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|Assessment of Biomethane Production from Animal and Crop Waste Through Anaerobic Digestion Process
|PMAS-Arid Agriculture University, Rawalpindi.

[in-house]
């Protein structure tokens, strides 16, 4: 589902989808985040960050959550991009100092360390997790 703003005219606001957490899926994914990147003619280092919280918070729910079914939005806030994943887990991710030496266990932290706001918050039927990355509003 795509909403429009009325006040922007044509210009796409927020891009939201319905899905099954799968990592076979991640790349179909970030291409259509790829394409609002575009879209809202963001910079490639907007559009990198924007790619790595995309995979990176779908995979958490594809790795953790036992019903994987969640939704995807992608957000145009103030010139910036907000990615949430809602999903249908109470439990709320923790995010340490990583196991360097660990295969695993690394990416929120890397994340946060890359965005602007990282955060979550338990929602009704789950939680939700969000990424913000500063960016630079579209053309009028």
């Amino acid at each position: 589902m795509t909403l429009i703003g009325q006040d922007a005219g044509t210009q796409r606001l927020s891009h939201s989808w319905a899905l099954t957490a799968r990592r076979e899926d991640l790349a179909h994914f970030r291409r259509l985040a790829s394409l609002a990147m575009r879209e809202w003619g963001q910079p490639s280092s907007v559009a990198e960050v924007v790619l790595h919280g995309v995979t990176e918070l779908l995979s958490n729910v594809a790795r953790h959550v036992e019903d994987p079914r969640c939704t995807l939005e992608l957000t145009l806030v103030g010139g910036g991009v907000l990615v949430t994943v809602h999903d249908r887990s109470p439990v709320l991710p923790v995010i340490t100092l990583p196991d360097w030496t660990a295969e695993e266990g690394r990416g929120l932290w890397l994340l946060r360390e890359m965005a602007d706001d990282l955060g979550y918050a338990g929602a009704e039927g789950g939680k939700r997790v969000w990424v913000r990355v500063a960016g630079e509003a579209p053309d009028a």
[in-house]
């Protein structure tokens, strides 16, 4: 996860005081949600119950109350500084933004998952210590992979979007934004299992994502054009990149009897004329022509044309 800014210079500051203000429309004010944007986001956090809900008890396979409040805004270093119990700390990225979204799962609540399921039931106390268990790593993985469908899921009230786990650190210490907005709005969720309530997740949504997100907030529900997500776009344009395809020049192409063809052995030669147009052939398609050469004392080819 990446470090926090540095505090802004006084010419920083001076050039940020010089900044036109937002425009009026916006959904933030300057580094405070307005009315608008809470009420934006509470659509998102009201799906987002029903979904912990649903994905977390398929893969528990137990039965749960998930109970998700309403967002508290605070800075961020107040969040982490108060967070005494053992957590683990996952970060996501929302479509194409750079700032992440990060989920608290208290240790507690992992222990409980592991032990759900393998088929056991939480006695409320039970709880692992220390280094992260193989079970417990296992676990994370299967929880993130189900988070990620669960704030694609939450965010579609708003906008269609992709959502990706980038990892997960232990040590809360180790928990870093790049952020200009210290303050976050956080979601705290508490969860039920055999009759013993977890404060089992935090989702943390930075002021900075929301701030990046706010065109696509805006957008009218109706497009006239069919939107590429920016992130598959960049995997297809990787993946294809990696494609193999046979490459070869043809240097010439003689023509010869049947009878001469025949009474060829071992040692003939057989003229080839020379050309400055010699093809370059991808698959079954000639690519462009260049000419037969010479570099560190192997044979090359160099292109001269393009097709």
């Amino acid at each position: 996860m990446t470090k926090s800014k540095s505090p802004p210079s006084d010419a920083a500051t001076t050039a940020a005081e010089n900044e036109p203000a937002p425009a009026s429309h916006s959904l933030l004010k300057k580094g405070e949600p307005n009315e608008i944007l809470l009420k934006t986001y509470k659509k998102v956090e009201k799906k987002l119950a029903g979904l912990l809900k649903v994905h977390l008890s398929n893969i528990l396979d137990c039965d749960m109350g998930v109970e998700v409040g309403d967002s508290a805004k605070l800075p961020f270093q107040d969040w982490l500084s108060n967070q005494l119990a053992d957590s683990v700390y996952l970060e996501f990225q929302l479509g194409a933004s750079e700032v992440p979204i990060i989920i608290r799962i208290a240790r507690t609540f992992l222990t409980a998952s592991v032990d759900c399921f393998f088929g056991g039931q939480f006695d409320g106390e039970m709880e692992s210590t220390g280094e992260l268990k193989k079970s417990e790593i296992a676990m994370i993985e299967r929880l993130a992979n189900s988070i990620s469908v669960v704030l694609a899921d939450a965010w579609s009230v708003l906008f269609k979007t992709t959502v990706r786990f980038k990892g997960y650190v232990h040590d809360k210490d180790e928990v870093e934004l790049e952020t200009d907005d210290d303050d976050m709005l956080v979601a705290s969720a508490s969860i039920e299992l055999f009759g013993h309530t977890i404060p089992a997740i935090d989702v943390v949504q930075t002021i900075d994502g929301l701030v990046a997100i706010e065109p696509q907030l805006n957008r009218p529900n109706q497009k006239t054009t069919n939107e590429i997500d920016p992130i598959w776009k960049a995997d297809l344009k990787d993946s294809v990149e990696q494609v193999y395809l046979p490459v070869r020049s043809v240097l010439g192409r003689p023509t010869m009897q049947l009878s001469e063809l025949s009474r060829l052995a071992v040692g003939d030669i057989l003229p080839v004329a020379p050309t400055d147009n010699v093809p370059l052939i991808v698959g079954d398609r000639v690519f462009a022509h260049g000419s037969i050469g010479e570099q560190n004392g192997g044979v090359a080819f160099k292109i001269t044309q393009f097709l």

|Biomethane being a mixture of gases a possible solution for the energy crisis worldwide. The biomethane comes from anaerobic digestion (AD) process that can be run with the widely available lignocellulosic biomass like agricultural and municipal waste which otherwise would have been wasted in raw. In the past, the common usage of manure was to be applied as a fertilizer, which can have an adverse environmental impact in terms of terrestrial eutrophication and emission of greenhouse gases. These days, a solution applied for wastes and residues is to treat them with the simultaneous recovery of energy through anaerobic digestion (AD). The present study was designed to increase the methane production by using codigestion and photo-catalytic oxidation with aim to increase the methane production by synergism/biodegradability and lignin oxidation respectively. In the first step, the substrates were separately analyzed for mono-digestion where wheat straw (WS) produced 255 mLCH4/gVS, meadow grass (MG) produced 301 mLCH4/gVS and cattle manure (CM) produced 307 mLCH4/gVS. Furthermore, the co-digestion results revealed a maximum of 25 per cent increase in methane production which had a significance level of p<0.05 over mono-digestion of cattle manure (CM), when 25 per cent of the manure contents were replaced with lignocellulosic biomass. The over-all biodegradation of the above mentioned combination also reached to 84 per cent in co-digestion from 67 per cent in monodigestion. In the second step the wheat straw (WS) which produced least methane in mono-digestion experiments was subjected to photo-catalytic oxidation with titanium oxide TiO2 and ultraviolet light of 200-400 nm (UV). Specifically, four different TiO2 concentrations (0.0, 0.5, 1.0, 1.5, and 2.0 per cent (w/w) were tested xvii at three different irradiation times (0, 1, 2, and 3 hours). Among the products from the oxidative degradation of lignin under TiO2/UV catalyst system, vanillic acid and ferulic acid were detected at a maximum value of 91.18±2.00 mg/L and 1.67±0.01 mg/L, using 2.0 per cent (w/w) TiO2 for 3 hours. Moreover, the most effective pretreatment strategy (1.5 per cent (w/w) TiO2 and 3 hours) was found to increase the biodegradability of wheat straw up to 37 per cent compared to untreated biomass. The positive impact of photo-catalytic pretreatment was also observed in continuous trials, when methane production was increased by 25 per cent. The photo-catalytic oxidation of lignin-rich substrates is a promising method to disrupt the non degradable organic fraction under mild conditions. It is expected that thorough study of this process can still increase methane production to many folds at industrial scale. Not only high methane yield but also the direct conversion of lignocellulosic biomass can be attained e.g vanillic and ferulic acid. Therefore, it is also expected that application of this methodology for production of biomethane in future will not only help to overcome shortfall of energy but also will provide environmental benefits
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